- Call 911. Even if you can’t speak, you can stay on the line so the dispatcher can hear what’s going on. If you’re in a room with others, pick one person to make the call.
Take action as a last resort.
If you think the shooter is going to shoot you, you can fight back as a last resort – if you choose to. Decide what to do and commit to your plan. Here’s how to disrupt or injure the shooter:
- Throw items at the shooter.
- Get physically aggressive.
What Should I Tell a 911 Operator When I Call?
Call 911 only when it seems safe to do so. Even if you can’t talk, leave the line open so the dispatcher may be able to hear what’s going on. If you can talk, tell them:
- Where you are
- If there’s more than one shooter
- What the shooter(s) look like
- How many weapons they have
- How many people have been shot, if any
- How many people could be affected
- If you know of any explosive device on the scene
What Should I Do When the Cops Arrive?
The police will first head to an area where they hear shots. They will not stop to help people who are shot – their goal is to get living people out to avoid more casualties.
Expect the police to:
- Carry guns
- Loudly shout commands
- Wear uniforms, bulletproof vests, helmets, and other tactical gear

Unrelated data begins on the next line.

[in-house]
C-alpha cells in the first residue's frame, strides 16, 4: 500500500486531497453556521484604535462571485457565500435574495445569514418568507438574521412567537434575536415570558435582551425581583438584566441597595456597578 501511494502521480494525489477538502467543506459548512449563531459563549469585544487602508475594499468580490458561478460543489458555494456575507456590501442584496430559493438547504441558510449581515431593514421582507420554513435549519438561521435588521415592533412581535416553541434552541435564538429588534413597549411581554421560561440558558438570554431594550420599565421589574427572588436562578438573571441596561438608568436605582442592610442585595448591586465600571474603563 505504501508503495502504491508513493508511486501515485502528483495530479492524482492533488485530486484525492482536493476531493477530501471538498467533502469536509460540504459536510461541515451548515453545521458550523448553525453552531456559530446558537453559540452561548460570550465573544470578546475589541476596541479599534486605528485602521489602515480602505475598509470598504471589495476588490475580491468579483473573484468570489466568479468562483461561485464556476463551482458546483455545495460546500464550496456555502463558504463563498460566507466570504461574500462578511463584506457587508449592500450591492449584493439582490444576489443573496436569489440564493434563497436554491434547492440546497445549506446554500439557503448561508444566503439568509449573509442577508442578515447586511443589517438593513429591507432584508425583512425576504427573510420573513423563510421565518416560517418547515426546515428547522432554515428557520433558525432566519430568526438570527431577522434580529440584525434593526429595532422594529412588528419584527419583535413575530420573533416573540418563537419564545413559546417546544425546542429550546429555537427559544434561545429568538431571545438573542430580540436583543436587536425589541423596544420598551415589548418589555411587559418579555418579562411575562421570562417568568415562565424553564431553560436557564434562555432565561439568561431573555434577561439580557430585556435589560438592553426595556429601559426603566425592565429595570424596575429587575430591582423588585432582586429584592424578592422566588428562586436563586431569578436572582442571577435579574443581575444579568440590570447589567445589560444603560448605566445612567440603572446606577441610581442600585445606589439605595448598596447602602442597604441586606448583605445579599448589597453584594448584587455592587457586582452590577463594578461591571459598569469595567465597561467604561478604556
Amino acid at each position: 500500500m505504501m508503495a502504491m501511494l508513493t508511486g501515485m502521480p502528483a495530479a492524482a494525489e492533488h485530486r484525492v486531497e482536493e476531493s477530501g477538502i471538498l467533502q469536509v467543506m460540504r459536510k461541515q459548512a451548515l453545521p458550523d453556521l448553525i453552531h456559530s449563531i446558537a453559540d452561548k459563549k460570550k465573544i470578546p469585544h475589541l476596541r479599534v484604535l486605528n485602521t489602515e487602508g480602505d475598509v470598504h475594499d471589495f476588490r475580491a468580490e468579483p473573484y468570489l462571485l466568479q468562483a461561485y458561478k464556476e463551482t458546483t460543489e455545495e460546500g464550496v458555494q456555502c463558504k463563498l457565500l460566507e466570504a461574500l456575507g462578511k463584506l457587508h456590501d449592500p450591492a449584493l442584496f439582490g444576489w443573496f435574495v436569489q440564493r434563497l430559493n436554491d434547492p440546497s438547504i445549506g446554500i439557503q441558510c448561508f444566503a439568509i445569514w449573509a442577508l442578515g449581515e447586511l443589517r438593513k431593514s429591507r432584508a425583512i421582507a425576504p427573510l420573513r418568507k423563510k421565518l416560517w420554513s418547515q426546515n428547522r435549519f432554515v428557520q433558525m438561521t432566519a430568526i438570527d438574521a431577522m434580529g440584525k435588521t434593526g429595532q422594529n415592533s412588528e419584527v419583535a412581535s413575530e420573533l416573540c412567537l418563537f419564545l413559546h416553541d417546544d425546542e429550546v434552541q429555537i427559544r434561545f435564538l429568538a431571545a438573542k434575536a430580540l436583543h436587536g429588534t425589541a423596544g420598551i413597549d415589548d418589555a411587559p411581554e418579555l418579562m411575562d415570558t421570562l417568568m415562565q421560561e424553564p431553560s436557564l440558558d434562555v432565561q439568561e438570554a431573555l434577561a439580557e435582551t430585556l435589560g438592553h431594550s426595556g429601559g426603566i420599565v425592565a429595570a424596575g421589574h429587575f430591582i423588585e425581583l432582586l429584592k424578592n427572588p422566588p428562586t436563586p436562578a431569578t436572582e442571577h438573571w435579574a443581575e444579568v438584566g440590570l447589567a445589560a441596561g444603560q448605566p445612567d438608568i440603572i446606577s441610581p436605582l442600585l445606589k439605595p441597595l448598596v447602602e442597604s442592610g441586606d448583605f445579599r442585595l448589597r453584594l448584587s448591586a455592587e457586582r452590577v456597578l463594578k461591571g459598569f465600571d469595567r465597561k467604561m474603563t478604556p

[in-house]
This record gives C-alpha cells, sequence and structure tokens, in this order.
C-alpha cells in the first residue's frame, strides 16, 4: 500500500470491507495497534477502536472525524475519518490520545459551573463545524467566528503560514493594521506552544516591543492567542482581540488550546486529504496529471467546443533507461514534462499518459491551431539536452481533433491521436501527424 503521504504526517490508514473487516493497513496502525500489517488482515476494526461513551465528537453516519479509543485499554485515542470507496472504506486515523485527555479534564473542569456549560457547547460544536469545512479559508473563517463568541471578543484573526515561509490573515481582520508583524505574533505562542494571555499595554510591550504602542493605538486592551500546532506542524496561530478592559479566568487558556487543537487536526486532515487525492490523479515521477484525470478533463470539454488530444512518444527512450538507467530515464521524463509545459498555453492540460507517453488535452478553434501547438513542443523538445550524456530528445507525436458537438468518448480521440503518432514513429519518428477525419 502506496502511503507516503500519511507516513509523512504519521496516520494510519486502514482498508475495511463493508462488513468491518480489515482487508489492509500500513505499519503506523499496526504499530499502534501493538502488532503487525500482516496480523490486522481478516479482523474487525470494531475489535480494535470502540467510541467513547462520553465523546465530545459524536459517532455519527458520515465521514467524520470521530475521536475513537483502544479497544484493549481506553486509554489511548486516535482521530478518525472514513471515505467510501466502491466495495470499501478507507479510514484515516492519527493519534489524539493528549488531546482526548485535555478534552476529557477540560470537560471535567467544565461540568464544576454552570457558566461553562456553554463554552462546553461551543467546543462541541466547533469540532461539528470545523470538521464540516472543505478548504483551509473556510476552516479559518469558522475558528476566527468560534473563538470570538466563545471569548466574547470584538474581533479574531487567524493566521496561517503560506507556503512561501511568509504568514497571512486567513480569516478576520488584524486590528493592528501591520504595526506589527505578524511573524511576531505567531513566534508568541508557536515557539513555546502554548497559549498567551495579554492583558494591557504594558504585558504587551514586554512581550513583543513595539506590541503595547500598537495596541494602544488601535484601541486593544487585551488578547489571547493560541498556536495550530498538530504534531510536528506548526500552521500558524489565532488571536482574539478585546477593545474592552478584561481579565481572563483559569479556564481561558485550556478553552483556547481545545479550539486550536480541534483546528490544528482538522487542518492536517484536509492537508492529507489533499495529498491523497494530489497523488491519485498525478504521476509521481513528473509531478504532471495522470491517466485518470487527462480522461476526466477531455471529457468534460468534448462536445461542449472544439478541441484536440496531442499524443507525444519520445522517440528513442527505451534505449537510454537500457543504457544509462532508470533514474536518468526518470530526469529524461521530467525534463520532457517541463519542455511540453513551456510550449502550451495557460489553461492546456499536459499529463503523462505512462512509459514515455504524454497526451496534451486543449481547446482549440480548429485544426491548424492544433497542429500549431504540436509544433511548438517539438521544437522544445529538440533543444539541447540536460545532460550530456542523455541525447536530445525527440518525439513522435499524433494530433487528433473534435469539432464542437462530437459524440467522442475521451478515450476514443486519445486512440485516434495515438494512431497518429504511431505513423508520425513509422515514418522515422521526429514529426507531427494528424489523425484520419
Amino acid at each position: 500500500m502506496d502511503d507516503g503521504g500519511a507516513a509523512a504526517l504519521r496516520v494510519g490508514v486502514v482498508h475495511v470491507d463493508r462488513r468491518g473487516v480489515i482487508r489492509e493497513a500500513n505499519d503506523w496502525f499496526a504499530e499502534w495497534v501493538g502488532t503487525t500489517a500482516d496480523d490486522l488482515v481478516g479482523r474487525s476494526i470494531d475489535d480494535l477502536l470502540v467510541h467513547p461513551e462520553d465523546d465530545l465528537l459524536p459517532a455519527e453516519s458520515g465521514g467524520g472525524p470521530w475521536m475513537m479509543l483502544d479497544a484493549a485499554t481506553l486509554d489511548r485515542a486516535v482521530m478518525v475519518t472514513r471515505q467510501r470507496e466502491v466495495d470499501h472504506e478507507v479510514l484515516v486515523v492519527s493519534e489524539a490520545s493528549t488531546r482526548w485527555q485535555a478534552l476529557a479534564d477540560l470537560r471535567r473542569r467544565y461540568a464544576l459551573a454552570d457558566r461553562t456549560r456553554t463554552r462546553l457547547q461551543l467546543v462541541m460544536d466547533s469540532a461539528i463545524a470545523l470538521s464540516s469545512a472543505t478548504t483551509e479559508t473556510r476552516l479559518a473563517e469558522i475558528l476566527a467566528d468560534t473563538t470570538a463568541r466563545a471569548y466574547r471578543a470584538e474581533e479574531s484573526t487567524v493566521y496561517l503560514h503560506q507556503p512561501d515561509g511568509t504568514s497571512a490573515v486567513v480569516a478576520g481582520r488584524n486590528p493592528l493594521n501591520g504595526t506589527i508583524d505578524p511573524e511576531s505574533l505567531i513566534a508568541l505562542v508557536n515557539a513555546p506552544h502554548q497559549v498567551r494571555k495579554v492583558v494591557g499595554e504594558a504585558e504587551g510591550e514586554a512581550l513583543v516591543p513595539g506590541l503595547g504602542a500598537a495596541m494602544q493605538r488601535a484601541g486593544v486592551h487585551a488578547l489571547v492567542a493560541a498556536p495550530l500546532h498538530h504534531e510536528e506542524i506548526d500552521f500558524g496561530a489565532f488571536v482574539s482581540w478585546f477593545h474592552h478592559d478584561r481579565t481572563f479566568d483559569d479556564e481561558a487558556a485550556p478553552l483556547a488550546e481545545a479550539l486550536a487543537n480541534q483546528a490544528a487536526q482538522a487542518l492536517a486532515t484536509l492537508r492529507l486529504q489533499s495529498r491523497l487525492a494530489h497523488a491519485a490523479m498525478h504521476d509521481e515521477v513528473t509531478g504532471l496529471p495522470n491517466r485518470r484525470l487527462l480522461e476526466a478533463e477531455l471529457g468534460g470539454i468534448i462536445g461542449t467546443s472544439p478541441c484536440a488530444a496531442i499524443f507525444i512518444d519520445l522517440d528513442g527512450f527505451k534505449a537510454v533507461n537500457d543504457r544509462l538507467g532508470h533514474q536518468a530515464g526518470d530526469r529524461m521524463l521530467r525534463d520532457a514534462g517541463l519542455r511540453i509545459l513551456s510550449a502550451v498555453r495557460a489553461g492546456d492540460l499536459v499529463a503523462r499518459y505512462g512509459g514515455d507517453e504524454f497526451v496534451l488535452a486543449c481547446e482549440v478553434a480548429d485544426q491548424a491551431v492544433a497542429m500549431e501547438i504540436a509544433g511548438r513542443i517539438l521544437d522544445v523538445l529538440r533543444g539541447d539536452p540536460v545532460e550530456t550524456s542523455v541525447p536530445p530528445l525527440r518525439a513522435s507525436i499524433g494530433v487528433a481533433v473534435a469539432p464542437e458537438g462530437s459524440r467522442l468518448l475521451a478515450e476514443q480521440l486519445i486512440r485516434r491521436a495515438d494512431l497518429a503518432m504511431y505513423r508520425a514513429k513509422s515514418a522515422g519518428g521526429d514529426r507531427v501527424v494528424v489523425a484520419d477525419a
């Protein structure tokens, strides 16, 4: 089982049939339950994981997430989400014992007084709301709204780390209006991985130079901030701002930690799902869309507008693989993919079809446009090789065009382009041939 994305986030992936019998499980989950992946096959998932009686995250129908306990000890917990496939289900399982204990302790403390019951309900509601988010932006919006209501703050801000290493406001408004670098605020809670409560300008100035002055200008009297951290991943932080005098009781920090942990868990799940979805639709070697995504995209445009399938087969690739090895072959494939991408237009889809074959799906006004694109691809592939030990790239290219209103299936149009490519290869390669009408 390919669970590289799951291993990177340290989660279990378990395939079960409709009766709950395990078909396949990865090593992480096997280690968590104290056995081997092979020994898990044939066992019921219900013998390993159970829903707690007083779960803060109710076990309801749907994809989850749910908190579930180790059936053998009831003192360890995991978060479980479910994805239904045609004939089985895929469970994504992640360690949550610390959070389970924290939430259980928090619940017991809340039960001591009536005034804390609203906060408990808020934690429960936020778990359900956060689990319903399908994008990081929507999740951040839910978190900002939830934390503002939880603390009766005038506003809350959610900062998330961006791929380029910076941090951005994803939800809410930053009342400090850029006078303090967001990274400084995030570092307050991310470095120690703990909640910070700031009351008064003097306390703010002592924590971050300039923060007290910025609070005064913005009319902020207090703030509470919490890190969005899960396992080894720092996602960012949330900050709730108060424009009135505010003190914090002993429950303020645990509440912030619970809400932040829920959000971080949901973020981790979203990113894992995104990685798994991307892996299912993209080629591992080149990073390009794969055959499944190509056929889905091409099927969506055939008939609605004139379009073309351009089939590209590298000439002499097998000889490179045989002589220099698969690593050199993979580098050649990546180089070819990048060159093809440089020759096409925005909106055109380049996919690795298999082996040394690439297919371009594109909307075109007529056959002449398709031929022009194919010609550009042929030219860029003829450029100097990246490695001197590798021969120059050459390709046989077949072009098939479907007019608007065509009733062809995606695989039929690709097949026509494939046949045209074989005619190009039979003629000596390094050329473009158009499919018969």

- Work in teams of four people
- Use pepper spray or tear gas if needed
- Push people to the ground for their safety
When the police arrive:
- Listen to their commands.
- Don’t scream.
- Try to stay calm.
- Keep your hands up and spread out your fingers.
- Don’t talk to them or hold on to them.
- Don’t ask them questions.
Rescue teams usually follow the police officers who will try to get people out. They will try to help anyone who is shot or hurt. If you are safe and those teams haven’t arrived, you can try to get others who are hurt to safety or you can try to help.
After you’re out of harm’s way, the police will keep you in a safe area until the shooter is captured, dead, or they know the shooter has fled the scene (and other shooters aren’t still there). They may question you. Do not leave the safe area until they say it’s OK to go.
How Do Police Respond to Active Shooters?
It’s a good idea to understand how police respond to active shooters so you’re familiar with what they may do.
In some cases, a police officer may already be on the scene. A police officer on the scene can decide if they can try to stop the shooter. They’ll also try to call in the rest of the force and emergency services. There might also be an off-duty police officer at the shooting location who may not be in uniform. Either can play a vital role in helping before other officers are notified and arrive.
Once they know about the shooting, police will respond to the scene and try to get people out and protect people. They may split up so officers can try to stop the shooter at the same time, but it depends on the situation.
What Should I Do After the Active Shooting?
Going through a traumatic experience may affect your mental health. Everyone responds differently. You may have access to counselors on the scene. If you’re struggling with your emotions after that day, seek out counseling.